ICN Pharmaceuticals Inc. common stock plunged in heavy trading Wednesday on news that federal officials had rejected an application by the Costa Mesa company for compassionate use of its drug Virazole among some patients infected with the AIDS virus.
The fourth-most-active issue on the New York Stock Exchange, ICN stock fell $3.625 to close at $11.125 a share on volume of 2.8 million shares. Wednesday's close is only 87.5 cents above ICN's low for the last year and is far off its 12-month high of $34 a share.
In a letter dated April 13, the Food and Drug Administration informed ICN that its investigational new drug (IND) request has been put on "clinical hold" because of a lack of evidence to justify the limited use that ICN sought.
Granting the IND request would have permitted the use of Virazole among some patients who harbor the AIDS virus but show few symptoms without the drug first winning formal FDA approval.
"What it means is that the evidence they submitted was not sufficient, in our opinion, to justify a treatment IND," FDA spokesman Brad Stone said. "And, that's as specific as we can get."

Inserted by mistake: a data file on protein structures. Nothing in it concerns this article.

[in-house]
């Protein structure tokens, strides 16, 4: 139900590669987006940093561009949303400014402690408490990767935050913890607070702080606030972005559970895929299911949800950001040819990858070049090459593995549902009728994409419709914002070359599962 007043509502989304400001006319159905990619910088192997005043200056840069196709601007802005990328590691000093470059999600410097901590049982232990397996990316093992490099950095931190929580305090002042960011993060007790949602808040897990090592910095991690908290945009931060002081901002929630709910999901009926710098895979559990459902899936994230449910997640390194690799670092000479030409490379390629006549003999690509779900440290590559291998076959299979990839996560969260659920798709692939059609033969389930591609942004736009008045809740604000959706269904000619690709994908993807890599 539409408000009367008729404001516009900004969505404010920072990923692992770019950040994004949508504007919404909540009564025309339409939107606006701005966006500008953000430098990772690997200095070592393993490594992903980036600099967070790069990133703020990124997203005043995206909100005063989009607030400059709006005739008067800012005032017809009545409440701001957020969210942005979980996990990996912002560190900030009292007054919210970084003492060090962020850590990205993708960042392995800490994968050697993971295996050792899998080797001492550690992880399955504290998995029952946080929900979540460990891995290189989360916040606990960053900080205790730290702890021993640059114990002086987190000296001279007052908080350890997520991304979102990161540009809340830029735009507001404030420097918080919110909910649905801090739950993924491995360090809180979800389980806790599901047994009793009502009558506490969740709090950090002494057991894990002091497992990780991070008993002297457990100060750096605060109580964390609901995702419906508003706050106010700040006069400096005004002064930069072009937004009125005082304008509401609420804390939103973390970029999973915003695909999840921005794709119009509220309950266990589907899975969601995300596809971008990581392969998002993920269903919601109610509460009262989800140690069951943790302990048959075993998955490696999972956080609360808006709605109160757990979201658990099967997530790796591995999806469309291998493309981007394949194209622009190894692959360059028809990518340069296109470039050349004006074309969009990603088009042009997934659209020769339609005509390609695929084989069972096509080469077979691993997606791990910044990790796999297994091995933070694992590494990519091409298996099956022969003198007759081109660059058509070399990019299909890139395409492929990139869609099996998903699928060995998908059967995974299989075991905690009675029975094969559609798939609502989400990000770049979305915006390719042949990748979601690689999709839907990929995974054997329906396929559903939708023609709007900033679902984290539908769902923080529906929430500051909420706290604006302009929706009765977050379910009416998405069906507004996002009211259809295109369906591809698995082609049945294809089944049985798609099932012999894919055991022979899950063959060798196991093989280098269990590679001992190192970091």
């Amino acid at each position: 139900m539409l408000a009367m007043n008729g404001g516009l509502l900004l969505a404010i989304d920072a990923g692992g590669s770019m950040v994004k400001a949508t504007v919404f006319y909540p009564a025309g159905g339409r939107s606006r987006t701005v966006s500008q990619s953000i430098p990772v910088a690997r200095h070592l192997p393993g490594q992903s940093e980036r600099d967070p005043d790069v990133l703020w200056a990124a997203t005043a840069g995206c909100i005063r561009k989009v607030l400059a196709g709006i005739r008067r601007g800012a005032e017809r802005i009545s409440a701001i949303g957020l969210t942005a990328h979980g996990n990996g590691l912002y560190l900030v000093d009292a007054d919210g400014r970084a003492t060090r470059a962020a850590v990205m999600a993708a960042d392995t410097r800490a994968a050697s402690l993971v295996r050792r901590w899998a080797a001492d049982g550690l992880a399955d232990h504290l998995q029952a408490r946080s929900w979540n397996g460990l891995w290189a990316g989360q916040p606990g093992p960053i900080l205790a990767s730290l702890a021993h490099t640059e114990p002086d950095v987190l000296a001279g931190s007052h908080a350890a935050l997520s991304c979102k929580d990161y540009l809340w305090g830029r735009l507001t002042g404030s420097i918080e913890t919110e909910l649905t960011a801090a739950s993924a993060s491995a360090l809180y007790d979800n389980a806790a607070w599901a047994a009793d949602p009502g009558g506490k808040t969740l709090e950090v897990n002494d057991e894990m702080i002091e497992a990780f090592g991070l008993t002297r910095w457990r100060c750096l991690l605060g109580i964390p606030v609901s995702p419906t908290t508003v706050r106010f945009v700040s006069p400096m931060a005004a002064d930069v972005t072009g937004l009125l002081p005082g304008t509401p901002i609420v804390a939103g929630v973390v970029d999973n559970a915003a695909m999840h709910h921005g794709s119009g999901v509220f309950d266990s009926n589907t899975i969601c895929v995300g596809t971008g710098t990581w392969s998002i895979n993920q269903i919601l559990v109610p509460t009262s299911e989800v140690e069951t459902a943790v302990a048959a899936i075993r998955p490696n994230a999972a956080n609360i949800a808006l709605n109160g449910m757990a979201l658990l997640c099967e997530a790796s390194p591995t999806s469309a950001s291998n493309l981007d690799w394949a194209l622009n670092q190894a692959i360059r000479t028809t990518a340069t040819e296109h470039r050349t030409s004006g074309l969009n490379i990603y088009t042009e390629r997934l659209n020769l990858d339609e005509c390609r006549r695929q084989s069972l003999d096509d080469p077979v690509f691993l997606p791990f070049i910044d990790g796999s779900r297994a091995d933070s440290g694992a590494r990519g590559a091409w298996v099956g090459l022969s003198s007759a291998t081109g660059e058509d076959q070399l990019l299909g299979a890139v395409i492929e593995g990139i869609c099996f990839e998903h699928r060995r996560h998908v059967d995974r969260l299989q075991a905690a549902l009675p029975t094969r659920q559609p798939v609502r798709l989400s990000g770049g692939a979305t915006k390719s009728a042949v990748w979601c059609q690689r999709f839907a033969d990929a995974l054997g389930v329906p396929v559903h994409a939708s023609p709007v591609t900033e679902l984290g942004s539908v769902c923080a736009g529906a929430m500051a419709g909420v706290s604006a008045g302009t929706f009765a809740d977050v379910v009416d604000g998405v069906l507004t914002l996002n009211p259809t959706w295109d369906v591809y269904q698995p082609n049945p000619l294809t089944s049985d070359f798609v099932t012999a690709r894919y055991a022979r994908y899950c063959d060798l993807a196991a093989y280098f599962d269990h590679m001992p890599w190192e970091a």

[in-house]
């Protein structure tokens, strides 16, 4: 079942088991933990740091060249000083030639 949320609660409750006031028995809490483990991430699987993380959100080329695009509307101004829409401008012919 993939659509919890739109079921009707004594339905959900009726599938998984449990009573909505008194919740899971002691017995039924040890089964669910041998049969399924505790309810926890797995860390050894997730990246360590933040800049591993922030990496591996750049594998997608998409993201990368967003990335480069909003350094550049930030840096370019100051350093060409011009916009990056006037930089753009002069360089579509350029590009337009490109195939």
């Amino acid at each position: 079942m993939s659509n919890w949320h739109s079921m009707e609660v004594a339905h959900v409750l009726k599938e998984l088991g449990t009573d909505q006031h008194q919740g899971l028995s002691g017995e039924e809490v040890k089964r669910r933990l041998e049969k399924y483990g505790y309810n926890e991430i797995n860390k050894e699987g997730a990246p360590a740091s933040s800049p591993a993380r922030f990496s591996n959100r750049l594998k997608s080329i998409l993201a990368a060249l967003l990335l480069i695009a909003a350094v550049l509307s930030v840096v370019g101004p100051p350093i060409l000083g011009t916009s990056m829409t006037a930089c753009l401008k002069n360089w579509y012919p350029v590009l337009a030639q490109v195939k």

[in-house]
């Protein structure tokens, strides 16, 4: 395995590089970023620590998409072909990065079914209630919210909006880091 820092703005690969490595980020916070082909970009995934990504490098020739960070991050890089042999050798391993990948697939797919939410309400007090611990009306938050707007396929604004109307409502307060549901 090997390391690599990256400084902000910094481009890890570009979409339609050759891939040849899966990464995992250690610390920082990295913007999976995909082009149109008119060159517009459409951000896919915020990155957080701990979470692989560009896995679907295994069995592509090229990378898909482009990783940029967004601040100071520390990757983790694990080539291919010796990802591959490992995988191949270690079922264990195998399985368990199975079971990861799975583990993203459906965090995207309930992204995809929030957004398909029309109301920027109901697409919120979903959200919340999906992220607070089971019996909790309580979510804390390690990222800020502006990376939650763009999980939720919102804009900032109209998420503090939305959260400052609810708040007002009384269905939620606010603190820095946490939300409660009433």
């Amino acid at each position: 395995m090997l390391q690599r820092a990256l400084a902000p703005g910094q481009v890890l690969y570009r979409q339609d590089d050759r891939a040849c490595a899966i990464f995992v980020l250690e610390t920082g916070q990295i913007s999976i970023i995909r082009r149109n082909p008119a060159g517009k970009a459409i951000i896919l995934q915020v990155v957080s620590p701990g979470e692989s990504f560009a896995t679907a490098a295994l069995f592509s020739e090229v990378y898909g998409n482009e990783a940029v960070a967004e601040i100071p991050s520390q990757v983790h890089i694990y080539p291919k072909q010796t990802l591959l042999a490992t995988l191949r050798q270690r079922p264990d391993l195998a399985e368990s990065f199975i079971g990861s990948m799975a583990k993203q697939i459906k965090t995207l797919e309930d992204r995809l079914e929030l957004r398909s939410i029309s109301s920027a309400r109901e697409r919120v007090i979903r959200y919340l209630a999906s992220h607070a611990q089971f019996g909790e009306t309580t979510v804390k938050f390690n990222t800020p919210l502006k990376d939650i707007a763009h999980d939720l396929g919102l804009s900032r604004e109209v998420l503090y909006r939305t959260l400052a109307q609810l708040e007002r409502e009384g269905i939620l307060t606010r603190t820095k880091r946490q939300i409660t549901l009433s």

Company officials said in a prepared statement that they "continue to have confidence" in Virazole--known generically as ribavirin--and that they are submitting information to the FDA "on a continuing basis."
Common shares of ICN's NASDAQ-listed Viratek Inc. subsidiary also were hammered Wednesday, falling $8 to close at $15 a share. Wednesday's drop represented a 34.8% decline in the price of Viratek stock, which traded as high as $98 a share during the last year.
Also hit hard was SPI Pharmaceuticals Inc., ICN's marketing subsidiary. SPI fell 30% in NASDAQ trading to close at $15 a share, down $6.50 for the day. The stock's high for the last year has been $43.50 a share.